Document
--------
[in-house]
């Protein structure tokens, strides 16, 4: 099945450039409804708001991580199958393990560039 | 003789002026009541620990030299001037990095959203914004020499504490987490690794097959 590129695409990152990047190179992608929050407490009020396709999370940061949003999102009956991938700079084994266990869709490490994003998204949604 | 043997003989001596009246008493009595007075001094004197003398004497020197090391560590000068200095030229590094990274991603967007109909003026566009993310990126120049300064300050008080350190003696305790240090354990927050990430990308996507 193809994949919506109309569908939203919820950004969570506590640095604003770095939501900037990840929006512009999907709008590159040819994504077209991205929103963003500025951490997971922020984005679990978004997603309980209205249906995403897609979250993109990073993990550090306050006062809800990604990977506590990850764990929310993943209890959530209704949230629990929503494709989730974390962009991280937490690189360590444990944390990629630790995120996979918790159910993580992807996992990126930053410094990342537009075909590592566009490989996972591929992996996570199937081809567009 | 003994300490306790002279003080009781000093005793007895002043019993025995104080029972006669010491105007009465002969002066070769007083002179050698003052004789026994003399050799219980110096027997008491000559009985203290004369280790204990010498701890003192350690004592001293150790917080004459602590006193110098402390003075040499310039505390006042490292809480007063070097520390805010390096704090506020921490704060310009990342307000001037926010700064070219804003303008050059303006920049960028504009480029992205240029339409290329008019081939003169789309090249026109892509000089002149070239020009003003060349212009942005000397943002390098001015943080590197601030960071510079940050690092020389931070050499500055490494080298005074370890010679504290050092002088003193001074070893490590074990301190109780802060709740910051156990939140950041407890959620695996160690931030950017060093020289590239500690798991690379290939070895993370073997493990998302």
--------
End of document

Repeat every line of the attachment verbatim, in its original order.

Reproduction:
[in-house]
């Protein structure tokens, strides 16, 4: 099945450039409804708001991580199958393990560039 | 003789002026009541620990030299001037990095959203914004020499504490987490690794097959 590129695409990152990047190179992608929050407490009020396709999370940061949003999102009956991938700079084994266990869709490490994003998204949604 | 043997003989001596009246008493009595007075001094004197003398004497020197090391560590000068200095030229590094990274991603967007109909003026566009993310990126120049300064300050008080350190003696305790240090354990927050990430990308996507 193809994949919506109309569908939203919820950004969570506590640095604003770095939501900037990840929006512009999907709008590159040819994504077209991205929103963003500025951490997971922020984005679990978004997603309980209205249906995403897609979250993109990073993990550090306050006062809800990604990977506590990850764990929310993943209890959530209704949230629990929503494709989730974390962009991280937490690189360590444990944390990629630790995120996979918790159910993580992807996992990126930053410094990342537009075909590592566009490989996972591929992996996570199937081809567009 | 003994300490306790002279003080009781000093005793007895002043019993025995104080029972006669010491105007009465002969002066070769007083002179050698003052004789026994003399050799219980110096027997008491000559009985203290004369280790204990010498701890003192350690004592001293150790917080004459602590006193110098402390003075040499310039505390006042490292809480007063070097520390805010390096704090506020921490704060310009990342307000001037926010700064070219804003303008050059303006920049960028504009480029992205240029339409290329008019081939003169789309090249026109892509000089002149070239020009003003060349212009942005000397943002390098001015943080590197601030960071510079940050690092020389931070050499500055490494080298005074370890010679504290050092002088003193001074070893490590074990301190109780802060709740910051156990939140950041407890959620695996160690931030950017060093020289590239500690798991690379290939070895993370073997493990998302």